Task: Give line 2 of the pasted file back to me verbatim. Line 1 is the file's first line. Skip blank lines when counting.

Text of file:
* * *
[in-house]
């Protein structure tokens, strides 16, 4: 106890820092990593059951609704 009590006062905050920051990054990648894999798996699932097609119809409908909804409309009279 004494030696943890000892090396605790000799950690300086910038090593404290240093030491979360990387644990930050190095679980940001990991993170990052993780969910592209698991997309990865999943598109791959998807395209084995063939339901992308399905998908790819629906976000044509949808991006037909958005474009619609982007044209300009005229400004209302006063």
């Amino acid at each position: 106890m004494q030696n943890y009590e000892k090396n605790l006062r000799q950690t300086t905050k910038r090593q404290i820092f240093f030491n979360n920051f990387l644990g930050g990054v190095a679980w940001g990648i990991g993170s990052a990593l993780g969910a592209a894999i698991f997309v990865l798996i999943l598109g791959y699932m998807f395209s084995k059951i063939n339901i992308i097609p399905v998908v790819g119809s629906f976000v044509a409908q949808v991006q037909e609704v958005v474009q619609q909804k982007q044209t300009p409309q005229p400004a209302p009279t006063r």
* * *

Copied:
């Protein structure tokens, strides 16, 4: 106890820092990593059951609704 009590006062905050920051990054990648894999798996699932097609119809409908909804409309009279 004494030696943890000892090396605790000799950690300086910038090593404290240093030491979360990387644990930050190095679980940001990991993170990052993780969910592209698991997309990865999943598109791959998807395209084995063939339901992308399905998908790819629906976000044509949808991006037909958005474009619609982007044209300009005229400004209302006063």